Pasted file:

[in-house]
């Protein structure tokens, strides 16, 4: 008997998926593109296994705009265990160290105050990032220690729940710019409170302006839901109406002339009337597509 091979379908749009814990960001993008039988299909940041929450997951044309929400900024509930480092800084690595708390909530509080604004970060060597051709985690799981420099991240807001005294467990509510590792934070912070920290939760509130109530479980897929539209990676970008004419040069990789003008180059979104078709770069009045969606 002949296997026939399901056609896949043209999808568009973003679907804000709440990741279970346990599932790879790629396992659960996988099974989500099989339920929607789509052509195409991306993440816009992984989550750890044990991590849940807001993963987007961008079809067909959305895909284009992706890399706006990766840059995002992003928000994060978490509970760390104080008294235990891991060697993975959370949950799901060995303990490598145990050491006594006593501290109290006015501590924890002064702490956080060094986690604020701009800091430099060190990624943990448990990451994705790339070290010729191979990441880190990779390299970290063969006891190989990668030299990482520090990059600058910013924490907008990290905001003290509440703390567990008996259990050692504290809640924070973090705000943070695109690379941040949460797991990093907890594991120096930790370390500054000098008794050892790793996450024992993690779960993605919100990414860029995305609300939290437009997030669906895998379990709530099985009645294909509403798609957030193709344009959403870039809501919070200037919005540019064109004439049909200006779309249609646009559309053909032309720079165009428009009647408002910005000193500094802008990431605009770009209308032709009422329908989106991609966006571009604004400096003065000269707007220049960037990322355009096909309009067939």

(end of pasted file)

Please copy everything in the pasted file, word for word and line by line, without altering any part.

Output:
[in-house]
């Protein structure tokens, strides 16, 4: 008997998926593109296994705009265990160290105050990032220690729940710019409170302006839901109406002339009337597509 091979379908749009814990960001993008039988299909940041929450997951044309929400900024509930480092800084690595708390909530509080604004970060060597051709985690799981420099991240807001005294467990509510590792934070912070920290939760509130109530479980897929539209990676970008004419040069990789003008180059979104078709770069009045969606 002949296997026939399901056609896949043209999808568009973003679907804000709440990741279970346990599932790879790629396992659960996988099974989500099989339920929607789509052509195409991306993440816009992984989550750890044990991590849940807001993963987007961008079809067909959305895909284009992706890399706006990766840059995002992003928000994060978490509970760390104080008294235990891991060697993975959370949950799901060995303990490598145990050491006594006593501290109290006015501590924890002064702490956080060094986690604020701009800091430099060190990624943990448990990451994705790339070290010729191979990441880190990779390299970290063969006891190989990668030299990482520090990059600058910013924490907008990290905001003290509440703390567990008996259990050692504290809640924070973090705000943070695109690379941040949460797991990093907890594991120096930790370390500054000098008794050892790793996450024992993690779960993605919100990414860029995305609300939290437009997030669906895998379990709530099985009645294909509403798609957030193709344009959403870039809501919070200037919005540019064109004439049909200006779309249609646009559309053909032309720079165009428009009647408002910005000193500094802008990431605009770009209308032709009422329908989106991609966006571009604004400096003065000269707007220049960037990322355009096909309009067939």